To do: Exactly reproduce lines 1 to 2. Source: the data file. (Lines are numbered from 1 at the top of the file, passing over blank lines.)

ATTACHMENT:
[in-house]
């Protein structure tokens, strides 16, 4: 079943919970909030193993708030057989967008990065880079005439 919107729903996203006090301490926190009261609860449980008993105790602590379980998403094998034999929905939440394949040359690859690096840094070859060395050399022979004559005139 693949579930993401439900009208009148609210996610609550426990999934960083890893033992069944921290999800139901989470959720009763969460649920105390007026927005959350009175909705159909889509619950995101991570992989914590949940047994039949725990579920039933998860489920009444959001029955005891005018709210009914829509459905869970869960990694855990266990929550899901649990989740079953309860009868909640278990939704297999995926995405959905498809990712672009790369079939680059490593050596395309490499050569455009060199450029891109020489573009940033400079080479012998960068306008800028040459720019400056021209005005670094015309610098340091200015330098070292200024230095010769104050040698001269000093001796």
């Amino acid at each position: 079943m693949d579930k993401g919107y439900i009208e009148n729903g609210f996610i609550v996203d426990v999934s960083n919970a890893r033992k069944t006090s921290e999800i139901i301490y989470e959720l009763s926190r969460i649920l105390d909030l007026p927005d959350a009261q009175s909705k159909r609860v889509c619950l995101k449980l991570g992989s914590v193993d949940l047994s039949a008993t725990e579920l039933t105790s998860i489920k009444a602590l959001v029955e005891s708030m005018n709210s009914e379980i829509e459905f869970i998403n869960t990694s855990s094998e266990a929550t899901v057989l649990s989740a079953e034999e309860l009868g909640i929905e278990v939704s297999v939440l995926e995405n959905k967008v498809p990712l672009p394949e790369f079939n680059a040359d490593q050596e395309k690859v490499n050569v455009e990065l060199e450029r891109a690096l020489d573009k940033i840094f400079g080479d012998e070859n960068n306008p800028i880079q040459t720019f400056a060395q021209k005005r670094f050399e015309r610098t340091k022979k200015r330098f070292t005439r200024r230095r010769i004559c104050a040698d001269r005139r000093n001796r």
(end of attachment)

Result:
[in-house]
């Protein structure tokens, strides 16, 4: 079943919970909030193993708030057989967008990065880079005439 919107729903996203006090301490926190009261609860449980008993105790602590379980998403094998034999929905939440394949040359690859690096840094070859060395050399022979004559005139 693949579930993401439900009208009148609210996610609550426990999934960083890893033992069944921290999800139901989470959720009763969460649920105390007026927005959350009175909705159909889509619950995101991570992989914590949940047994039949725990579920039933998860489920009444959001029955005891005018709210009914829509459905869970869960990694855990266990929550899901649990989740079953309860009868909640278990939704297999995926995405959905498809990712672009790369079939680059490593050596395309490499050569455009060199450029891109020489573009940033400079080479012998960068306008800028040459720019400056021209005005670094015309610098340091200015330098070292200024230095010769104050040698001269000093001796």